I was quietly watching the Consecration at Mass, my arm holding my seven-year-old as though his exhaustion was causing him to melt into the floor. Seven is so very exhausting! <sigh> My daughter was half paying attention, which was an improvement from last year when she was preparing for First Communion. I hardly think we can expect our kids to get what’s happening in this beautiful moment when we ourselves don’t fully understand it and, for many of us, don’t give Him half the attention and adoration we should.
The silence was broken by a young boy in the pew behind me. We all have moments or stories of hearing a perfectly hilarious moment of silence broken by a child in Mass. For me, when it was my kid, it was perfectly embarrassing, but that’s perhaps for another time, or never.
The priest was about to hold the Host above his head when the little boy shouted, “It’s almost time for the Bread line!”
There were some muffled chuckles and his mother graciously reacted without anger. I commend her and strive for the same. God bless her! I also commended the congregation for maintaining the quietness needed in the moment. (Oh the stories priests have!) He was quiet after that but the line repeated itself in my mind.
This was also the day Mother Teresa was being officially canonized a saint. Her life, which you can read about here, was about helping those in greatest need, those who had nothing. Remember hearing about breadlines as a child? I used to have an image of people in a poor, dusty, remote place I’ve never seen, looking dirty, wearing rags, and desperately waiting in a mile long line for a loaf of bread for their families. The bread would be unwrapped, plain, and very homemade, which was nothing like the bread my mother bought at the local Purity Supreme.
The Gospel (Luke 14:25-33) was about putting God first, even above your family. The wording seemed harsh to read, as though Jesus wanted us to hate our parents when we’d been told to honor them, but our priest cleared that up quite well. Fr. Augustin explained that Jesus wants us to love everyone, and not to treat our family members special by avoiding what is right. Perfect example: helicopter parenting. If a child is wrong, a helicopter parent will want to defend him anyway, but a parent who is righteous will accept that his child is in the wrong and look for justice in the situation, in a loving way if the parent puts God first. I could do a whole article just on that, but you get the idea.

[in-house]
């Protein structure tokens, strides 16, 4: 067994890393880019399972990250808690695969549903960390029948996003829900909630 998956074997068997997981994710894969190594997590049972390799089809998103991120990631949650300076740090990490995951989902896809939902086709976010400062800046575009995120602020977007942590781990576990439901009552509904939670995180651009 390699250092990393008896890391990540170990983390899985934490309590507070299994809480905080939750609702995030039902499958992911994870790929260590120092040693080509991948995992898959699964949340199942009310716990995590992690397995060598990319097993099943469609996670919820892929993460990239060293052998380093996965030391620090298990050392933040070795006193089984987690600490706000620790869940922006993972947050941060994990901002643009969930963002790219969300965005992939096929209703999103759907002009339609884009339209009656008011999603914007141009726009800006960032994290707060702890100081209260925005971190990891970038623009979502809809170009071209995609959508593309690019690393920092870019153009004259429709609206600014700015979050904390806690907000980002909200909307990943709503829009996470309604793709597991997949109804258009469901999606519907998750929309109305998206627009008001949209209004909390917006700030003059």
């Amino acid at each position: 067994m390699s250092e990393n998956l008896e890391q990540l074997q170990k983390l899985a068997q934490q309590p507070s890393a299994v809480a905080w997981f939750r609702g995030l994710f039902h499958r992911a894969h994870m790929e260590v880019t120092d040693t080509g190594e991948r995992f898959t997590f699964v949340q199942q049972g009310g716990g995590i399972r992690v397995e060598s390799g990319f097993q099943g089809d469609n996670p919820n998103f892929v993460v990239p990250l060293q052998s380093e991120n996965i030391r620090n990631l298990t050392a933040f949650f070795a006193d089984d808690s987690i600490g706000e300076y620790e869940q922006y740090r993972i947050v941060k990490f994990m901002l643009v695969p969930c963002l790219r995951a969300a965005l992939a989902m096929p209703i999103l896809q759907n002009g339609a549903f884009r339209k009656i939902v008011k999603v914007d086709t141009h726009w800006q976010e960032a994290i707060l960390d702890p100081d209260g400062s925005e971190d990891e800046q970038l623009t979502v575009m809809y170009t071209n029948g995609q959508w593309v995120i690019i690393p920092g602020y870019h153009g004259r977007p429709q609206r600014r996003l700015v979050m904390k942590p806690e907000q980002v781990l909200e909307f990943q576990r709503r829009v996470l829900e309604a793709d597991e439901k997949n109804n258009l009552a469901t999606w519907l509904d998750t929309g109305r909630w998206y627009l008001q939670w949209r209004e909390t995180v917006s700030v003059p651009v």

Mother Teresa, now Saint Teresa, always put God first above all else. In doing so, she loved all and helped all in all that she did. She was devout to Christ; because of that very state of devoutness, she became a saint for her works of mercy. How would our lives change if we could put God first in all things? Would we realize we favor certain things or people too much? Would we change our actions, our words, our very nature?
Okay, here’s where the Bread line comes in. I didn’t go off track – promise! The world, as a whole, is starving for Christ, whether or not everyone acknowledges it. We need Him; there is no nourishment the world can offer that can compare. Just so, we stand in line at Communion waiting our turn to receive Him in the form of the Bread of Life. We are a people who is in a remote (from Heaven), desolate, dusty place called Earth. We are dressed in the rags of life, the things the world has sold us that are worthless in the next life. We are starving, our souls in need of Christ whether we know it or not. We need Him, His Love, His Grace, His Mercy, His Forgiveness. We need Christ. We need the Bread line.